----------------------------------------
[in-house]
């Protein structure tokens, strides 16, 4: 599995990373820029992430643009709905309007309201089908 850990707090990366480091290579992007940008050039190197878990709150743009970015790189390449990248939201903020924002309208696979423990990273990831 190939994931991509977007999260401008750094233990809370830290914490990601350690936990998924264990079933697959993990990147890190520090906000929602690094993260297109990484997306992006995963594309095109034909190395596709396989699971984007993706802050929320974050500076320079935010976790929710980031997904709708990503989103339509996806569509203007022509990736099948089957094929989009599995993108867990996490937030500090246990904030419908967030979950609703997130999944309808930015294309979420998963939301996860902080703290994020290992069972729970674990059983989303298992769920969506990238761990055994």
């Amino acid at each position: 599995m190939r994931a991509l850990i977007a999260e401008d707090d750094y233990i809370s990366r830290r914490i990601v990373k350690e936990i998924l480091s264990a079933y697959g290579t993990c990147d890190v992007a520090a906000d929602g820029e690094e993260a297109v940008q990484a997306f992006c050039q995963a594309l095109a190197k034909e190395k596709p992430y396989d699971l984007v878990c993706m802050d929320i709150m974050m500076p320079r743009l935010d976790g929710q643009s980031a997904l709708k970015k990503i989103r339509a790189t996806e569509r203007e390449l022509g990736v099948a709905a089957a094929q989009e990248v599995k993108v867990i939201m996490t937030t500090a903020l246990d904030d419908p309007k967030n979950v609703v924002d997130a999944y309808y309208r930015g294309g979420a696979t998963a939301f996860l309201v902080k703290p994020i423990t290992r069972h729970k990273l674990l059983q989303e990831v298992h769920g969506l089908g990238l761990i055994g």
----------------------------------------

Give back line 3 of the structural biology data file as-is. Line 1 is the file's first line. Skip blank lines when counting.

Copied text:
């Amino acid at each position: 599995m190939r994931a991509l850990i977007a999260e401008d707090d750094y233990i809370s990366r830290r914490i990601v990373k350690e936990i998924l480091s264990a079933y697959g290579t993990c990147d890190v992007a520090a906000d929602g820029e690094e993260a297109v940008q990484a997306f992006c050039q995963a594309l095109a190197k034909e190395k596709p992430y396989d699971l984007v878990c993706m802050d929320i709150m974050m500076p320079r743009l935010d976790g929710q643009s980031a997904l709708k970015k990503i989103r339509a790189t996806e569509r203007e390449l022509g990736v099948a709905a089957a094929q989009e990248v599995k993108v867990i939201m996490t937030t500090a903020l246990d904030d419908p309007k967030n979950v609703v924002d997130a999944y309808y309208r930015g294309g979420a696979t998963a939301f996860l309201v902080k703290p994020i423990t290992r069972h729970k990273l674990l059983q989303e990831v298992h769920g969506l089908g990238l761990i055994g």